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Sunday thoughts

25 Mar

It is 10:30 in the morning, and my day is off to an exceptionally wonderful start. I hopped out of bed at 8:00 ready to run — literally — which is a good thing, since I have my second 5K in two weeks. By 8:30, I was out the door. Since I’ve been slacking off with training, I decided to enlist the help of my Couch to 5K app and did Week 4. I am not ashamed to admit that it totally kicked my butt. I am out of shape, but pushing myself this morning felt wonderful.

Afterward, I stopped by the apartment to grab my market bag, some moolah, and a warmer shirt and then headed back out on foot. I needed to make a detour to break a large bill, so I grabbed some lavender tea at Groundwork:

Groundwork is about half a mile from home, and it has sensational coffee, sandwiches, and looseleaf teas. However, I tend to find the service unfriendly at best. Today was a nice surprise, though. The guy was very nice and accommodating. Today was my first tango with their hot teas. They give you the hot water, and then you go scoop your own choice of a dozen or more looseleaf varieties into little bags. It was fun and oh so tasty. I almost mixed my lavender with Earl Grey, probably my favorite combo, but I plan to make coffee later, so I wanted to limit my caffeine. Next time, though!

After that, I headed straight to the Hollywood Farmers Market. Today is far from an example of a perfect, sunny SoCal day:

But there’s something about the moodiness in the sky that makes me feel happy, vibrant, and alive. It is just cool enough out for a bit of bite in the air, but not enough that I was uncomfortable in my running clothes. Plus, I love walking the longer-time Angelenos in their coats, scarves, and hats when I’m wearing crops and a tech shirt.

There is so much beauty around us every day, and it can be so hard to see it, but I can’t help but find the joy in little discoveries:

Yes, on the same street where these bloom, all full of fire and delicate strength, it’s normal to smell a little human urine. And yes, two blocks up is the hustle and bustle and weird commercialization that is Hollywood Boulevard. But today, today I feel centered on enjoying what is around me, even in the big, scary, dirty city.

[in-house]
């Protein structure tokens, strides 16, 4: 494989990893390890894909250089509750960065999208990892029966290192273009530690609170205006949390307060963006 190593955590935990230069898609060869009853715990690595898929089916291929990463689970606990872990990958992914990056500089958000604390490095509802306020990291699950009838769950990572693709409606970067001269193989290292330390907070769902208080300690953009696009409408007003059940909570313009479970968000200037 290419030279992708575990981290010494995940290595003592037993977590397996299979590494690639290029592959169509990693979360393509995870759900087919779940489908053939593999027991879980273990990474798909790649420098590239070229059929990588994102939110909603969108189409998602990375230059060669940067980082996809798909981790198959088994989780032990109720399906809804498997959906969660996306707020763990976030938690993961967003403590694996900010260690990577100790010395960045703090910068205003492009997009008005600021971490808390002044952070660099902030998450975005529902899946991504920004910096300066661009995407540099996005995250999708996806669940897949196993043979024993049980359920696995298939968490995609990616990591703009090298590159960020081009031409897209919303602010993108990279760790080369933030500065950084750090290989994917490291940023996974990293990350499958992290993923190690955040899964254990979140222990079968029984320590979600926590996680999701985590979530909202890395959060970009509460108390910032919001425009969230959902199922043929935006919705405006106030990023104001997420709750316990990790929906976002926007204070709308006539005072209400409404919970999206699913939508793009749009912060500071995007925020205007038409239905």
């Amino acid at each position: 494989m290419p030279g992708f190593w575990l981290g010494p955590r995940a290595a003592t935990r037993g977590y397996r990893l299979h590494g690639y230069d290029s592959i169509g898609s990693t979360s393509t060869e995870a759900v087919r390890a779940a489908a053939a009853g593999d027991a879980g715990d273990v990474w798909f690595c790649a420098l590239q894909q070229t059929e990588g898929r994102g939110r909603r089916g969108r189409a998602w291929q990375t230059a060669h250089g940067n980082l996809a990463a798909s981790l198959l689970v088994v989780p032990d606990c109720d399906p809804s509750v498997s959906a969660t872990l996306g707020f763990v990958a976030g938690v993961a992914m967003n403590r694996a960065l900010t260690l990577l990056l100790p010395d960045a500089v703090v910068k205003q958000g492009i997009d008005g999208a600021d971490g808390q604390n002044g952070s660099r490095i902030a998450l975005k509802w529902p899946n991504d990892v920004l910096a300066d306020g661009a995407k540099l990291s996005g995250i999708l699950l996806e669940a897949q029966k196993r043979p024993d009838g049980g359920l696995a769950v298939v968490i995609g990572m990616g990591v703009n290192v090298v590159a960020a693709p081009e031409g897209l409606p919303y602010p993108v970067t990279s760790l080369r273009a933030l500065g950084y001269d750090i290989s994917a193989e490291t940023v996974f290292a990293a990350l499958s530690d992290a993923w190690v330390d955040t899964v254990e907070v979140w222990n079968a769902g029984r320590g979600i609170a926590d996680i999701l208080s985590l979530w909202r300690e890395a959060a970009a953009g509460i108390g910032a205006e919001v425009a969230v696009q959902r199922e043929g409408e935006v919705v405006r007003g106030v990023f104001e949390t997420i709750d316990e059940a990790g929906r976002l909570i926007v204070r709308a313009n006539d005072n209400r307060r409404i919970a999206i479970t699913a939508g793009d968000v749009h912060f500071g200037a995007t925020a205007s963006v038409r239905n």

Do you spy the sign in the distance? That’s the view from the end of my street.

Today I want to breathe in life and breathe out negativity. Today is a new beginning. Today I stop to smell the roses.

Today I celebrate a month of marriage with the greatest guy in the world. Happy Onemonthiversary, baby!

I’m not dieting for my wedding

16 Feb

By the time I get married next week (!!), I will have had a five-week engagement, which is very, very short, obviously. But, then, so am I, so it only makes sense.

Anyway, I quickly dove into the world of wedding planning sites (and quickly got overwhelmed, then scared). One theme I’ve noticed pretty strongly is that brides want to lose weight. Not only do they want to, but they expect to and go so far as to plan their attire around the new weight they expect to hit. I can understand the draw, especially with the strapless dresses most want to rock on their big days. If you’re overweight and your wedding day is the motivation you need to get into a healthy routine, then I applaud you.

However, the obsession with bridal body image frankly disturbs me. My wedding day is supposed to be a celebration of the love I share with my fiancé. It is an opportunity to gather our closest family in our new home for a happy occasion. It’s also a time to help us outfit our kitchen. (I tease on the last one.) It is not a time to scrutinize my arms or my hips. It’s not a time to be on display. It’s a time to laugh and cry and hug and make joyful new memories. Yes, there will be a photographer, but his lens will be focusing on our smiles and tears, not our saddlebags.

Fact: I am currently about five pounds heavier than normal, which is in turn five pounds heavier than my ideal weight. I want to lose that full 10 pounds by eating well and getting back to the gym.

That said, I have decided not to lose an ounce for my wedding. Why? For all the things I said about what a wedding is. A wedding isn’t a pageant. It isn’t a modeling competition. It is a celebration of love and happiness. It is the last day on which I should be worried about whether or not anyone is judging me. If they are, then they can take a hike (but leave the blender, please).

It’s also for my sanity. Theoretically, I could lose those five extra pounds in five weeks, but at what reward? There is no chance I won’t feel radiant on my wedding day. How could I not, when I’m surrounded by the people I love most in the world, including the man who is going to promise to love me for the rest of my life? Losing five pounds or 50 doesn’t increase or decrease the love in your life. Obsessing over weight loss (something at which, frankly, most people fail) will not make your wedding day better.

I spend so much of my daily life thinking and worrying about my weight that I want my wedding to be a break from it, a day on which I’m grateful to be exactly the way I am.